Sinkewicz then writes, ‘It is an indication of the prestige held by [St] Theoleptos that his rupture with Constantinople provoked neither his excommunication nor even a censure’ (p. 15). When Philadelphia was besieged by Muslim Turks at the beginning of the 14th century, a member of the Catalan mercenary force that broke the siege referred to ‘Theoleptus, their bishop, a man of rare sanctity, whose prayers had done more to defend the city than had the arms of the people who guarded it’ (qtd. in Sinkewicz, p. 10).

In 1307, St Theoleptus became the spiritual father of Choumnos's 16-yr-old widowed daughter, Eirene (that is, if he was not already—Sinkewicz suggests, after all, that he may have been the πνευματικός of her father [p. 9]), and tonsured her Evlogia (p. 18). While the father was at first opposed to the decision, he and his wife later entered the men’s and women’s communities respectively of their daughter’s double monastery shortly before their deaths (p. 19). The Nun Evlogia, for her part, apparently played an active rôle in contemporary intellectual life. As Alice-Mary Talbot notes, she ‘possessed a substantial library of secular and religious works, exchanged books with her spiritual director, commissioned the copying of manuscripts, and seems to have held a sort of salon for literati at her convent’ (‘Women’, The Byzantines, ed. Guglielmo Cavallo [Chicago: U of Chicago, 1997], p. 137).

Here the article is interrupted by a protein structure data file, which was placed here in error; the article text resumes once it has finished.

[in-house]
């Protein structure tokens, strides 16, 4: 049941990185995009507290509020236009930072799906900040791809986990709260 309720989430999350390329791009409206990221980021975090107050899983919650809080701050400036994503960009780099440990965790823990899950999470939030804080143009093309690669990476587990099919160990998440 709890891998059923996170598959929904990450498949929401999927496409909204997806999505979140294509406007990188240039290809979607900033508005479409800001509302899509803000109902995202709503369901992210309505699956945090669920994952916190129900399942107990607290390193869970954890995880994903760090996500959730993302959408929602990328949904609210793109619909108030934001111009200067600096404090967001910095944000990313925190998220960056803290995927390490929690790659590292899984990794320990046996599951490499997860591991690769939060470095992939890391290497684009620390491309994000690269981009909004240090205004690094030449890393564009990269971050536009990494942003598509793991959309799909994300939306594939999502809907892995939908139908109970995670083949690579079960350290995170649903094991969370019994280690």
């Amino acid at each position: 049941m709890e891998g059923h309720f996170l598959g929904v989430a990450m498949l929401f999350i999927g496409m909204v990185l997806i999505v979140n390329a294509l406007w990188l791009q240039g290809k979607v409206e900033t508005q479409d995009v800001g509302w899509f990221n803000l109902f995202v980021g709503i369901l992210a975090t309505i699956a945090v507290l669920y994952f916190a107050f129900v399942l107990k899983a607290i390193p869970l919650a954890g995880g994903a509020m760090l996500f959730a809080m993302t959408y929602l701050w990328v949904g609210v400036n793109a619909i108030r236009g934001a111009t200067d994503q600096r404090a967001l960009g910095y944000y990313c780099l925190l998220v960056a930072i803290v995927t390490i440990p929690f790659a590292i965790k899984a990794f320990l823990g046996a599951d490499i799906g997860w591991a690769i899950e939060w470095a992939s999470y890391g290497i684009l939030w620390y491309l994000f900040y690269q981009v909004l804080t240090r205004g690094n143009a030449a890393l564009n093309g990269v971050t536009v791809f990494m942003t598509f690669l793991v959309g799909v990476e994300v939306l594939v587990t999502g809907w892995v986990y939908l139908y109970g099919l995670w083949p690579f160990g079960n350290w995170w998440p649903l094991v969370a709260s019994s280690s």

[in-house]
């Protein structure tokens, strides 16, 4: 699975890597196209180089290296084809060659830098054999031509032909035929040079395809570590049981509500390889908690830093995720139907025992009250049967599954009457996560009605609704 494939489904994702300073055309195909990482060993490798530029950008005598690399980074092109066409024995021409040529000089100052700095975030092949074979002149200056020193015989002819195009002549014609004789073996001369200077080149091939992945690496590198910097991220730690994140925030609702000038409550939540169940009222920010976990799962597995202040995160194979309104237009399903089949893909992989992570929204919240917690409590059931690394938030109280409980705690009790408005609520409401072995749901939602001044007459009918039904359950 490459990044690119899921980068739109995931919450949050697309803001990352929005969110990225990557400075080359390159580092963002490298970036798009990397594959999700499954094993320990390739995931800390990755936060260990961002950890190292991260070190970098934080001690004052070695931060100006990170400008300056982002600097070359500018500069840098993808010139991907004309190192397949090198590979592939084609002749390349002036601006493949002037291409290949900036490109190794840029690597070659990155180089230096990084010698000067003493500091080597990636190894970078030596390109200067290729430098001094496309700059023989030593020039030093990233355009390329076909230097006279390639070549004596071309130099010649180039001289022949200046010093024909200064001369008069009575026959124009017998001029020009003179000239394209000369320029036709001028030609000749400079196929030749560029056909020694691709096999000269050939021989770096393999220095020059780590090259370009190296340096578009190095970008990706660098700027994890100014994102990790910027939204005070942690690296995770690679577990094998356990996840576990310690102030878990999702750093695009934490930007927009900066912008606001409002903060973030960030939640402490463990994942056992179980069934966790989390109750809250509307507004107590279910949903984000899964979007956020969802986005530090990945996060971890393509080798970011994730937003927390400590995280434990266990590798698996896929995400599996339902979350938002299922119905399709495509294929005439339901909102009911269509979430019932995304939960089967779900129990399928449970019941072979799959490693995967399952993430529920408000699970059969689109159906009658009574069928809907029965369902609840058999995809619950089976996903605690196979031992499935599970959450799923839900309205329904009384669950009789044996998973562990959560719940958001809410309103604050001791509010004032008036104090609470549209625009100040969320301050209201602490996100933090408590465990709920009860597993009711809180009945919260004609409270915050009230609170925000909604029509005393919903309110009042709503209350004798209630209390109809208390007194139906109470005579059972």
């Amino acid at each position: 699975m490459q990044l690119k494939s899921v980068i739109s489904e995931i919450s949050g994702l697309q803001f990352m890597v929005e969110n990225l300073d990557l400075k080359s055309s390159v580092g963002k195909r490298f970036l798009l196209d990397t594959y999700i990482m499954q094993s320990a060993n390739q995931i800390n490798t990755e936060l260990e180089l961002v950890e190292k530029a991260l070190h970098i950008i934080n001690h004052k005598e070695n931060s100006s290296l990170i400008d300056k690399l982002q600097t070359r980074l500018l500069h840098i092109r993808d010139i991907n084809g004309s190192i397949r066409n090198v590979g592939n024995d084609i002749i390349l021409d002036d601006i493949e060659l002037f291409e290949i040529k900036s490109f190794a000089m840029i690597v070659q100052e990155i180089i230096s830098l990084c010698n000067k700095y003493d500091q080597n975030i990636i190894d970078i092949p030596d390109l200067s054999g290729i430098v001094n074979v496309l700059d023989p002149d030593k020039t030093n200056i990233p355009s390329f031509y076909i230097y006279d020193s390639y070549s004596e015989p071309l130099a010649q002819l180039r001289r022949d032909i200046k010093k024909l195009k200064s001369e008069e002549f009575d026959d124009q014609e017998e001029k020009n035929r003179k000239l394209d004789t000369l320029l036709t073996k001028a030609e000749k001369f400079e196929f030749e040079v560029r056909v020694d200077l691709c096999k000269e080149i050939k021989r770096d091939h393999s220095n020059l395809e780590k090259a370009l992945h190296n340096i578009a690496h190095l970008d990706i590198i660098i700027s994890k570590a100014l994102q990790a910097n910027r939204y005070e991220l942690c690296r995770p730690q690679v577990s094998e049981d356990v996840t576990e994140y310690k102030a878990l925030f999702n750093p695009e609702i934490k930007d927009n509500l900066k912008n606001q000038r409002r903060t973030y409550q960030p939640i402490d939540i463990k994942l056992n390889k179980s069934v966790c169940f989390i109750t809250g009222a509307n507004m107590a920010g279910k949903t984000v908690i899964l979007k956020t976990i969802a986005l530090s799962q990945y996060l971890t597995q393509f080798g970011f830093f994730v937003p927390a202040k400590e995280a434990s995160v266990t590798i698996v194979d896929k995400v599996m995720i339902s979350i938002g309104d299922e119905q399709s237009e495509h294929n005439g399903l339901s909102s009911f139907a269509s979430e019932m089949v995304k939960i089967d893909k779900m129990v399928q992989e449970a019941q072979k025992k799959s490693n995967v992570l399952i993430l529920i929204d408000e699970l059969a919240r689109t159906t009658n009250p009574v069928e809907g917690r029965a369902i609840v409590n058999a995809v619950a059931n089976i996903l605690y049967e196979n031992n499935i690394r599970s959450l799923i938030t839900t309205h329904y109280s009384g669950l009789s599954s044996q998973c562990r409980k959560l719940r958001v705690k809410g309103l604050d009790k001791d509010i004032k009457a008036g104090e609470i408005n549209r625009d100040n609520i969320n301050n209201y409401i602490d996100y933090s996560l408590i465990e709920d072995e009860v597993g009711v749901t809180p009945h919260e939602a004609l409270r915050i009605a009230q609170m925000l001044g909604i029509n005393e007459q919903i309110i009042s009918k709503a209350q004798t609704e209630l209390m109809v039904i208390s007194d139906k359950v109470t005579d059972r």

It is an interesting episode to me, because while Eirene’s tonsure seems like one of those many instances of an aristocrat accepting the schema for convenience’s sake, the holy Hierarch’s beautiful address to her, ‘On Inner Work in Christ and the Monastic Profession’, preserved in the Philokalia (pp. 177-87), takes her new life very seriously indeed. One can almost imagine the grieving young widow, accepting tonsure because it’s ‘the thing to do’, but finding herself initiated into a life capable of immeasurably surpassing the one to which she had previously looked forward. Thus, St Theoleptus writes:

The monastic profession is a lofty and fruitful tree whose root is detachment from all corporeal things, whose brances are freedom from passionate craving and total alienation from what you have renounced, and whose fruit is the acquisition of virtue, a deifying love, and the uninterrupted joy that results from these two things; for, as St Paul says, the fruit of the Spirit is love, joy, peace and the other things he mentions (cf. Gal. 5:22). (Philokalia, p. 177)